Eye For Film >> Movies >> X Files - Season 7 (1999) Film Review
This is the end of David Duchovny's involvement and the beginning of something new. After seven seasons the Mulder/Scully relationship has grown stale. The plots are more attuned to weirdo murder mysteries than the deep heat of the supernatural.
Gillian Anderson looks like she's on antidepressants, while Duchovny lays out charm with the consummate skill of a soul magician. He's lazy now, but he can still do it blindfold.
You can't break the spell of the X Files with a few stories that don't pass the aptitude test, although it's sad that there is no continuity between episodes and little chemistry left.
A story, such a Orison, has a strong narrative flow, which fits the thriller genre, rather than anything otherworldly. A serial killer of women escapes from maximum security with hypnotic help and comes after Scully. This is genuinely frightening and well made, but it's not sci-fi.
All Things, written and directed by Anderson, is a strange, personal episode about love, choices, guilt and the inability to express emotion. It has nothing whatsoever to do with the X Files, but concerns intimations of mortality, a spiritual search and a dying ex-lover, as well as dipping its toe into holistic philosophy. It is New Agey without being overtly sentimental and has a peculiar uniqueness all its own, which implies that Anderson is as interesting as she looks and a future director of some note.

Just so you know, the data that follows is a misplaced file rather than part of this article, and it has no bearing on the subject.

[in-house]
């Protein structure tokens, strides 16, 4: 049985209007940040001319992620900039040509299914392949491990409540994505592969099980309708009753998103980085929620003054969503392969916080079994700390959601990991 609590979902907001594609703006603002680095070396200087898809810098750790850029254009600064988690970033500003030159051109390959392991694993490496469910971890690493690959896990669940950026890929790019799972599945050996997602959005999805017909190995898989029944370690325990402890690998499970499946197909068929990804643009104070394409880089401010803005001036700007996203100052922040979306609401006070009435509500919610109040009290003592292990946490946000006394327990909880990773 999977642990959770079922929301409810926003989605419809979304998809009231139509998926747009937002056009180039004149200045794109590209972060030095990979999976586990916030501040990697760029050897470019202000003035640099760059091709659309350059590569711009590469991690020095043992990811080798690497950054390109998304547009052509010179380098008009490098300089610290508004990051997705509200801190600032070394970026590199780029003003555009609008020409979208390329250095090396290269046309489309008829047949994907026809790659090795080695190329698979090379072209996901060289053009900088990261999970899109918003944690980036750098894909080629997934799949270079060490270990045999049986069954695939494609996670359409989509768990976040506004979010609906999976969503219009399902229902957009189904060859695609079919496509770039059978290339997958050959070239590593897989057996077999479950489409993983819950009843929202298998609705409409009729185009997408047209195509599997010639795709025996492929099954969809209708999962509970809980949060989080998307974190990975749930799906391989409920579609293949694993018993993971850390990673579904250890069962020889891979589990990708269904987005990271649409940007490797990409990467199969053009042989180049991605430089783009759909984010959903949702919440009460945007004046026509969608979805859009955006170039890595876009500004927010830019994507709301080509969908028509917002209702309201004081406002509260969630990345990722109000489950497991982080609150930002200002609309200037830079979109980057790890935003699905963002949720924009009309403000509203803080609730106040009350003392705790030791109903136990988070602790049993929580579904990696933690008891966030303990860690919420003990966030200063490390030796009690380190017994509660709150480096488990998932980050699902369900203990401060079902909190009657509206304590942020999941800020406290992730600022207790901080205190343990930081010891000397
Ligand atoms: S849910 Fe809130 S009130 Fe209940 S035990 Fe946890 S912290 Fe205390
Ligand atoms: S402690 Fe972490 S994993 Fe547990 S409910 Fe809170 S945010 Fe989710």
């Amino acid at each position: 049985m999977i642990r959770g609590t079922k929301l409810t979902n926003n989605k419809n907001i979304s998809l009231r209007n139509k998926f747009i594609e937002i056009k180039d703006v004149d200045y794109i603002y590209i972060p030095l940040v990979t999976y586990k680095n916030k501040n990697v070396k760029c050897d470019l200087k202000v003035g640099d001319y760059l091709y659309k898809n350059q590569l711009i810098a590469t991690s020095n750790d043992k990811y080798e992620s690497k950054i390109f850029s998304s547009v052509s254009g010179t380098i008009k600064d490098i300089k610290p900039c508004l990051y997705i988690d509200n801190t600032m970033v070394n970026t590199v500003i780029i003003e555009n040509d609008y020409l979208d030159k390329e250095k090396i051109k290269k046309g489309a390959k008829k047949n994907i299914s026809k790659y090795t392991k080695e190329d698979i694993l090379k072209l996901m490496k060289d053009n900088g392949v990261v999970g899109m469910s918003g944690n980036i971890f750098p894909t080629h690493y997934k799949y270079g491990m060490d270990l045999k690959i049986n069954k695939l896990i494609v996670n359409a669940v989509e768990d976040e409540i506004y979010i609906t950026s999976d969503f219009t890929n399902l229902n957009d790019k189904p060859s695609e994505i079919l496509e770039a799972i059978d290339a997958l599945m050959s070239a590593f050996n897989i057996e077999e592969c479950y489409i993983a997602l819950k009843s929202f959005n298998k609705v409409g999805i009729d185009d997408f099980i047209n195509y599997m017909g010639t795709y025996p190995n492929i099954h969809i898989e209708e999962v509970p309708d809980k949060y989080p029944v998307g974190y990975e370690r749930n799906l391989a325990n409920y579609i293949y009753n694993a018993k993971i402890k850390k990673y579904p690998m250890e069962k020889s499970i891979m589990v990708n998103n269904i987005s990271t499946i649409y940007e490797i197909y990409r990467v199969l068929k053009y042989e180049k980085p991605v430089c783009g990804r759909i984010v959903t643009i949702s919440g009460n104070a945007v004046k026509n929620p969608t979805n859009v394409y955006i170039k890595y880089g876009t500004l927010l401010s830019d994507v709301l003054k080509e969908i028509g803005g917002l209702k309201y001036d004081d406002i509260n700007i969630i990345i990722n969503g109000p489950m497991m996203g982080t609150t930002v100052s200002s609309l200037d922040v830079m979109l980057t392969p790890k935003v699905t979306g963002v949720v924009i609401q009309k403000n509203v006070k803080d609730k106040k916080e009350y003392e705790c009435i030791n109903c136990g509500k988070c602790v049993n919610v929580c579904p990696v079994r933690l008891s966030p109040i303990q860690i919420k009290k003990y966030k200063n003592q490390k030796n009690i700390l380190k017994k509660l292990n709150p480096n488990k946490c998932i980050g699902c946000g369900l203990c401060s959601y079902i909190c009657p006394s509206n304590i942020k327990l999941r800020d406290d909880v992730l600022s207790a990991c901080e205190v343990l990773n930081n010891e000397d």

Because of who they are and who they were, an absurd story, such as First Person Shooter, about a virtual reality game that goes live, is gloriously tongue in cheek. It contains Mulder's best line: "I don't know about you guys, but I would be looking in your pants for cake."
The concept of Mulder and Scully and the X Files remains as compulsive as ever, despite everything. If this is a mid series crisis, it is probably time, because the scripts have lost their edge. However, being here for Mulder's last goodbye is a privilege.
It's been good. Maybe, it will get better when Scully breaks free. Underneath that professional cool, she is an emotional woman. Mulder liked to do things his way and tended to treat her as a useful assistant, rather than an equal, which must have been hurtful.
Now it's her turn.Reviewed on: 10 Oct 2003